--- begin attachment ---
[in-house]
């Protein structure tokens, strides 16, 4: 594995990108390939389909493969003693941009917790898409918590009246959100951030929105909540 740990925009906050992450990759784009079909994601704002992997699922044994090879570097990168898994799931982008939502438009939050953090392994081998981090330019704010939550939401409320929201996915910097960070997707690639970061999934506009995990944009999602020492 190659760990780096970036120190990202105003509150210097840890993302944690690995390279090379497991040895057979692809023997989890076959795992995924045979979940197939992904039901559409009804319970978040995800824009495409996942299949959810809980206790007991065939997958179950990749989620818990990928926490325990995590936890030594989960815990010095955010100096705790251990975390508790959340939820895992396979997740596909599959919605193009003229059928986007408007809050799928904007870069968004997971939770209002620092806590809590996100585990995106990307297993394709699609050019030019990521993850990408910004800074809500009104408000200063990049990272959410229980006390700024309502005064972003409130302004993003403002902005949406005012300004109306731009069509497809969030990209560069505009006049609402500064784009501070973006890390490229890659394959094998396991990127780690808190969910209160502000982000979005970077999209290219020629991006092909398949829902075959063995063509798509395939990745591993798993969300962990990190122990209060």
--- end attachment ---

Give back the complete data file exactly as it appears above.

[in-house]
């Protein structure tokens, strides 16, 4: 594995990108390939389909493969003693941009917790898409918590009246959100951030929105909540 740990925009906050992450990759784009079909994601704002992997699922044994090879570097990168898994799931982008939502438009939050953090392994081998981090330019704010939550939401409320929201996915910097960070997707690639970061999934506009995990944009999602020492 190659760990780096970036120190990202105003509150210097840890993302944690690995390279090379497991040895057979692809023997989890076959795992995924045979979940197939992904039901559409009804319970978040995800824009495409996942299949959810809980206790007991065939997958179950990749989620818990990928926490325990995590936890030594989960815990010095955010100096705790251990975390508790959340939820895992396979997740596909599959919605193009003229059928986007408007809050799928904007870069968004997971939770209002620092806590809590996100585990995106990307297993394709699609050019030019990521993850990408910004800074809500009104408000200063990049990272959410229980006390700024309502005064972003409130302004993003403002902005949406005012300004109306731009069509497809969030990209560069505009006049609402500064784009501070973006890390490229890659394959094998396991990127780690808190969910209160502000982000979005970077999209290219020629991006092909398949829902075959063995063509798509395939990745591993798993969300962990990190122990209060």